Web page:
Republican leaders across Washington recognize that the future of their party — which has long been dominated by white men — rests with their new class of women and minorities. Elevating their voices will be a critical part of the GOP’s strategy to win back the House in 2022.
That includes Steel and Kim, who will be two of the first three Korean American women ever elected to the House, and Rep.-elect Yvette Herrell of New Mexico, the GOP’s first Native American woman to serve in Congress.
“I’m excited about everybody we’ve got coming in, but particularly because we’ve got women,” House GOP Conference Chair Liz Cheney of Wyoming, the highest-ranking Republican woman, said in an interview. “The Democrats have tried to make it an issue for so long, that somehow the Republican Party doesn’t have a voice with women or that we haven’t been effective.”
But some of the incoming congresswomen might bring some unwanted attention.
Rep.-elect Marjorie Taylor Greene of Georgia, one of the party’s most controversial new members who has embraced QAnon conspiracy theories, kicked off orientation by confronting the Capitol physician about mask requirements, according to several people who attended. She has also argued that she shouldn’t have to wear a face covering because it’s “my body, my choice.”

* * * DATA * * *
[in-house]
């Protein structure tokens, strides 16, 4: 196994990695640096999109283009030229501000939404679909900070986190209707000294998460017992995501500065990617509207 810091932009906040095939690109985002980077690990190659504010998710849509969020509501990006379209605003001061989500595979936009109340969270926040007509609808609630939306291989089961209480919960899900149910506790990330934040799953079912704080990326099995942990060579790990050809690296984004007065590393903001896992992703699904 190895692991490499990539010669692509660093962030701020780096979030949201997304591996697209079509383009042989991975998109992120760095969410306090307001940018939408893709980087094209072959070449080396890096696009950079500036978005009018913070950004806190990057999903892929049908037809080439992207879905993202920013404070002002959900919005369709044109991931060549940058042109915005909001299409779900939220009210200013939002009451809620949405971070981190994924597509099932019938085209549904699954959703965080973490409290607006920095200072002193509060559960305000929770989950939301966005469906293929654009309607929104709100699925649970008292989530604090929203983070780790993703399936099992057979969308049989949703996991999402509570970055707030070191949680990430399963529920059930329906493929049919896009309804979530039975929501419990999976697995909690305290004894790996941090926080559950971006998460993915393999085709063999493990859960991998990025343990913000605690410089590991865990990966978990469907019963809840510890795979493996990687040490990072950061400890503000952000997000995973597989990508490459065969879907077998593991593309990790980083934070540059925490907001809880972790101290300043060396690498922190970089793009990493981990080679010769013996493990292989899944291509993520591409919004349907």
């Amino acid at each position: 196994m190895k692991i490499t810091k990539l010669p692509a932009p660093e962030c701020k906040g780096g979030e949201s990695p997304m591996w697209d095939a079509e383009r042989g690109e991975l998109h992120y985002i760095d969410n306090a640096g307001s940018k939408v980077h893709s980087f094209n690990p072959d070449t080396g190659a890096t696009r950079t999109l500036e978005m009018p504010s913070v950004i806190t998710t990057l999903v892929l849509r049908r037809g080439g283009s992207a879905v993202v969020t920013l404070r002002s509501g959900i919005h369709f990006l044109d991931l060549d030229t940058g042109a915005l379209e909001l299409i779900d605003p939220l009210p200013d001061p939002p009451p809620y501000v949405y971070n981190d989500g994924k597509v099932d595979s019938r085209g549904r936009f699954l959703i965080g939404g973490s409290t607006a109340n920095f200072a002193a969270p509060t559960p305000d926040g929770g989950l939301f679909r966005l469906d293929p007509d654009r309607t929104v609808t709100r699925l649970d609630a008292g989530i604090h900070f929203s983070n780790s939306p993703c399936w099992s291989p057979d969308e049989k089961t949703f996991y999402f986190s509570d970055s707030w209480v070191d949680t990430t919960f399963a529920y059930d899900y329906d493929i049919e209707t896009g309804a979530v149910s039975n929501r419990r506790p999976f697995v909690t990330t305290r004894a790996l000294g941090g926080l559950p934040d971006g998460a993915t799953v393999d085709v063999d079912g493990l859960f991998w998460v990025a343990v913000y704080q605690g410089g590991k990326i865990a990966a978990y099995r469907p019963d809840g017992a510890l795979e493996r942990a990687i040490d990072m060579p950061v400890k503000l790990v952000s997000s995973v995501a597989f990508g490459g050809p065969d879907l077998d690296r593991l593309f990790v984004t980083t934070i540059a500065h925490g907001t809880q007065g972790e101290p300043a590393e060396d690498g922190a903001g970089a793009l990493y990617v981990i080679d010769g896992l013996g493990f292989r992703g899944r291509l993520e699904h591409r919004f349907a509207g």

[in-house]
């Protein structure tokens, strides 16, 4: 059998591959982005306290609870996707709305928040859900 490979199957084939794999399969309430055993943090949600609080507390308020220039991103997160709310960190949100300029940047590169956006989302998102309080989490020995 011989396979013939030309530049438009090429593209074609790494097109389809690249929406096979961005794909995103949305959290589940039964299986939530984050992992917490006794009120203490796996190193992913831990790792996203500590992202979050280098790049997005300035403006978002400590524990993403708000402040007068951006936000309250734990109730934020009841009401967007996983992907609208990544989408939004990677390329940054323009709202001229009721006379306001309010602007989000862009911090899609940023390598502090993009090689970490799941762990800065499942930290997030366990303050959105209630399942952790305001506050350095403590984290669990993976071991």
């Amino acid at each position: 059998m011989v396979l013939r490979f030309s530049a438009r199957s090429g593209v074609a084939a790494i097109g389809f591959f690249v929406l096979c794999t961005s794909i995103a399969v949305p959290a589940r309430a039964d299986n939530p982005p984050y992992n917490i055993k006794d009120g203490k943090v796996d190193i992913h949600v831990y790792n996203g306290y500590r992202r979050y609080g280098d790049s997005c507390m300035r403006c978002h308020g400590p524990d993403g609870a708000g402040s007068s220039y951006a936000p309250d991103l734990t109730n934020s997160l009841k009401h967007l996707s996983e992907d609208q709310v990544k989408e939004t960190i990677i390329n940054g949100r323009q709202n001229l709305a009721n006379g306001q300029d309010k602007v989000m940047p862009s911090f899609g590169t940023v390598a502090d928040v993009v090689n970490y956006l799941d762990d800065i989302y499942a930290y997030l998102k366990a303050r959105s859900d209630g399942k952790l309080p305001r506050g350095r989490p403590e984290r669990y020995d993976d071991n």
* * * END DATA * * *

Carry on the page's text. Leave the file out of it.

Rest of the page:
And conservative Rep.-elect Lauren Boebert of Colorado, the pistol-packing owner of a restaurant named Shooters Grill, has demanded to know whether she could carry her firearm into the Capitol — prompting top Democrats to look into changing House rules to prohibit it.
Their antics have already made some of their future colleagues uncomfortable, though few have been willing to criticize them publicly.
Still, Mace, who contracted coronavirus on the campaign trail, did strike a notable, public contrast with Greene on Tuesday, tweeting: “My body. My choice. And I choose to wear a mask.”
For the most part, though, the incoming GOP women are a tight-knit crew. They are already discussing plans to recruit more female candidates ahead of 2022, a midterm election that could propel Republicans back into the majority. Earlier this month, a group of sitting GOP congresswomen held a call with the new class to share advice and urge them to pass it on and give other women the push they need to run.
Meanwhile, Rep.-elect Stephanie Bice of Oklahoma, who’s also considered part of the GOP Force, was elected by her colleagues to be freshman class president.
And the new crop of lawmakers is staying in touch. There’s a group text for all the incoming freshmen and a Signal chat just for the women members.
“We really clicked. I love Maria. I love Nicole. I love Yvette. I love Carlos Gimenez. Oh my god I love Burgess Owens,” Steel gushed of her colleagues. “I’m not the type really going out and making friends. When you were born in Korea and raised in Japan, you are kind of a little timid. And my character has been changed a lot.”